Toca Juniors Football Club, Inc. (Toca Jrs or the Club) is an institution that fosters the physical and social development of its members through their participation in organized soccer leagues and sports related events. The Club was formed in 1996 and was incorporated in Maryland in 2007 as a 501(c)(iii) non-profit organization.
Toca Juniors Football Club, Inc. mission is to enhance the soccer development of our players, also creating a lifelong relationship between the club and its members (families and players).
Currently, the club is staffed by a Club President, Club Vice-President, Club Director, Club Secretary, Club Registrar, Managers Coordinator, Coordinator of Youth Divisions, Youth Girls Coordinator, Director of Coaching, Player Development Advisor, Goalkeeper Coach, Physical Training Coach, Sport Psychologist and 18 part-time coaches. The club boosts fourteen youth teams (ages 4 to 19). This accounts for approximately 250 youth players (150 Boys & 100 Girls) and 105+ adult players (35 Women’s & 70 Men’s) that also play soccer on an informal basis.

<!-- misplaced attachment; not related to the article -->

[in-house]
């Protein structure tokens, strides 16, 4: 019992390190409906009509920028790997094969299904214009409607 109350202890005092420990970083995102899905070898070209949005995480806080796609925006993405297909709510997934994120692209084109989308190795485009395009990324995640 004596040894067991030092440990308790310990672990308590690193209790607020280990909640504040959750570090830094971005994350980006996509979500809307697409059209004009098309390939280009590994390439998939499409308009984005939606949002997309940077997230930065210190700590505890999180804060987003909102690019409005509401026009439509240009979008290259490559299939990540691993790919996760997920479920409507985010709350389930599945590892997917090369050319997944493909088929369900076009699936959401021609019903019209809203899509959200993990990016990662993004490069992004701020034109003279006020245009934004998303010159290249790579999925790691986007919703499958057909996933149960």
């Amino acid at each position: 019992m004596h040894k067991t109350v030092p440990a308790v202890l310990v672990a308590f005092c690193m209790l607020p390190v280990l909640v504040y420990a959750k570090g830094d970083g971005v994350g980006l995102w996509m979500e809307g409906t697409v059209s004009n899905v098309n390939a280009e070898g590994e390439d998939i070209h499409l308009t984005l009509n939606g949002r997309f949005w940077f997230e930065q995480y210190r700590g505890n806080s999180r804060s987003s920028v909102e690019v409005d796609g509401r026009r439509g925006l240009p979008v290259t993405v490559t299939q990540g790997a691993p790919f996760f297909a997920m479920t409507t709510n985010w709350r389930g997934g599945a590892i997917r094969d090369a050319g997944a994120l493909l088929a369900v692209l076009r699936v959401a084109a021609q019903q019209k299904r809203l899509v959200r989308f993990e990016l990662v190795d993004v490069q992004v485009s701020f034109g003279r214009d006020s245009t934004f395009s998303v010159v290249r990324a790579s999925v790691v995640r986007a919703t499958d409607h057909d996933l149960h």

A set philosophy that goes beyond a single coach
● Analogy to home schooling
● Defined soccer style (teamwork and technical development)
● Character development, sportsmanship.
Finding the right coaches
● We focus on this aspect
● We recruit coaches that are familiar with the club.
Providing the right level of competition (always!).
Coaches just focus on player development (club management takes care of the rest).
Two teams per age bracket
● Enhances training opportunities
● Facilitates activities during the off-season.
● You can move among the two teams
● Playing with older players.
Presence of adult teams as role models.
This word comes from the Spanish verb 'to touch'. If used in the context of a football match it simply means 'to pass' the ball. Taken in a larger context, a 'Tocadita' or 'Toca' represents a style of football. A style that relies equally on skill and team work where the joy for the game is the epicenter.
Players that come under this structure do so to learn, to develop and absorb from their senior counterparts.
The English word is used because we admire and identify with the English professionalism and rectitude towards the sport. The dedication, organization and effort is something we continually look to implement and shadow.
It's not just a team, it's a family of people who love to compete, to exercise, and more importantly to share their friends and family by attending games, professional matches, barbeques and all sorts of social events organized by the club.